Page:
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Ceasefire and Peace Talk Progress Report

22nd February 2012
In order to achieve genuine peace and an end to the ongoing civil war in Burma, the Karen National Union (KNU) believes that the underlying political conflict must be solved by political means, beginning with active and genuine dialogue. Between 1949 and 1963, the KNU met on three separate occasions with Burmese governments of the time: in 1949, 1960, and jointly with the New Mon State Party and Karenni National Progressive Party in 1963. Between 1995 and 2005, the KNU met another two times with successive Burmese governments to discuss the possibility of genuine ceasefire and peace talks. However, during these past discussions, none of the Burmese governments acknowledged the need to deal with the underlying political crisis driving the conflict, namely addressing the political aspirations of the ethnic nationalities for peace based on national equality and the right to self-determination. Instead, the focus was on the KNU and the Karen National Liberation Army (KNLA) surrendering its weapons and returning to the legal fold, without the political crisis being addressed or resolved. Ceasefire and peace talks during this time were therefore unsuccessful. According to the organization's policy, the KNU is always open to political dialogue with the Burmese government. Following the 2010 elections and the formation of a new government led by President Thein Sein, Daw Aung San Suu Kyi sent an open letter on 28th July 2011, addressed to the President, the KNU, the Kachin Independence Organization, the New Mon State Party and the Shan State Army. In this open letter, she stated, for the sole purpose of promoting the well-being of all nationalities, I call for immediate cease-fire and the peaceful resolution of the conflict. In Announcement Number 1/2011 on 18th August 2011, President Thein Sein invited ethnic armed groups to hold peace talks with the government. In response, the United Nationalities Federal Council (UNFC) sent a letter to President Thein Sein on 22nd August 2011, calling for a nationwide temporary ceasefire and for active dialogue to resolve political and military issues. The letter called on the government to conduct ceasefire and peace talks with the UNFC as the representative of ethnic armed groups. However, the Burmese government has indicated a preference to discuss ceasefires on a group-by-group basis, rather than through the UNFC. Because the government has not accepted the UNFCs call for a nationwide ceasefire, members of the UNFC have met with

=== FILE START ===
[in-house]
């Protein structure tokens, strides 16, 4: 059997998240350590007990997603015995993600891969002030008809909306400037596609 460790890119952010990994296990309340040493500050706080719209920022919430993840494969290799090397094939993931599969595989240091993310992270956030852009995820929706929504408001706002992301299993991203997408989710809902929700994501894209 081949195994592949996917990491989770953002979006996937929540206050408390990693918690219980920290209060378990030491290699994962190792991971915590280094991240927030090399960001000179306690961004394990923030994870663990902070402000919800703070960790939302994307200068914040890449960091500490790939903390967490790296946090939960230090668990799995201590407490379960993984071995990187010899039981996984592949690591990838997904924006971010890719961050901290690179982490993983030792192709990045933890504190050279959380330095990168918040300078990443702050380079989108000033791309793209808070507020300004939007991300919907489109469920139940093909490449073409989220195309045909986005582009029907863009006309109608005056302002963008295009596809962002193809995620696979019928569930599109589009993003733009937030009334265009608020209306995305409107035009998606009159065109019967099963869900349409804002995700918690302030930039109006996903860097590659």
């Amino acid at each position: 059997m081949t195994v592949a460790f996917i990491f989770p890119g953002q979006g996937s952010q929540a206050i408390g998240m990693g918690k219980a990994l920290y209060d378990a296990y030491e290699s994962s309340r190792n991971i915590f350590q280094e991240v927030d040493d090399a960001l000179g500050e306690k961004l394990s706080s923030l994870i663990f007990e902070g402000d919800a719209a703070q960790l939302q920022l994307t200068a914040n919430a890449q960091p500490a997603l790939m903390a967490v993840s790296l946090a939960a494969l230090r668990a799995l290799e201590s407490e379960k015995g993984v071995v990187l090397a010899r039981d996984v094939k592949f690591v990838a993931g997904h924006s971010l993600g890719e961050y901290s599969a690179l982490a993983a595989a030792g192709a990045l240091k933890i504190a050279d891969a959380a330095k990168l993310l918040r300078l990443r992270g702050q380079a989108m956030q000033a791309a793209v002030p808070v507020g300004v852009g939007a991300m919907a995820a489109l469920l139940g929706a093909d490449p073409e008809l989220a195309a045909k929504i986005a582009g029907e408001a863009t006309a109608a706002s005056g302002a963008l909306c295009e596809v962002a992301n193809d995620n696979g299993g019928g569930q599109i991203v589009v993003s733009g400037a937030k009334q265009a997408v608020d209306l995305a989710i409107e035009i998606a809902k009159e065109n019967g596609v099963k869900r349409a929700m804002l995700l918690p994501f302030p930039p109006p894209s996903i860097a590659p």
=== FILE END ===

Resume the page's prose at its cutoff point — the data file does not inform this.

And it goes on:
Burmese government representatives individually for ceasefire negotiations. Political dialogue, however, must be conducted with the Burmese government through the umbrella of the UNFC. On 9th October 2011, the first preliminary meeting took place between the KNU and the Burmese government representative where they discussed the possibility for official dialogue with the UNFC to resolve the political problem in Burma. On 8th November 2011, the KNU Emergency Standing Committee Meeting therefore formed a seven member KNU Committee for the Emergence of Peace. Starting from this date, the KNU Committee for the Emergence of Peace and Burmese government representatives, led by U Aung Min, met informally on three occasions in Thailand for the purpose of ceasefire and peace talks. A 19-member KNU Peace Delegation was formed, including members of the KNU Committee for the Emergence of Peace, and met with Burmese government representatives in Pa-an in Karen State in order to reach an initial ceasefire agreement on 12th January 2012. To build trust on both sides and reach a durable ceasefire, the KNU is continually negotiating and talking with representatives of the new civilian Burmese government. In this respect, the KNU first calls upon the Burmese government to withdraw all troops in close proximity to villages in KNU-administered regions. Secondly, the KNU calls upon the Burmese government to reduce troop levels and cease sending additional troops and supplies. Thirdly, the KNU calls upon the Burmese government to release all KNU and Karen community members who are still being held as political prisoners in Burma. Fourthly, the KNU calls upon the Burmese government to cease military operations in all active war zones, including Kachin areas. After the development of trust through these concrete measures, it will be possible to begin an initial political dialogue with the government. The KNU has established a four-step roadmap outlining essential steps in order to achieve genuine and sustainable peace: 1. Preliminary ceasefire stage 2. Durable ceasefire stage 3. Initial political dialogue, resolution of underlying political problems and national reconciliation 4. Political participation KNU believes that the political stages of the four-step roadmap (Steps 3 to 4) will enable the involvement of the UNFC, which includes the representatives of the different ethnic nationalities. --------------------------- <> -------------------------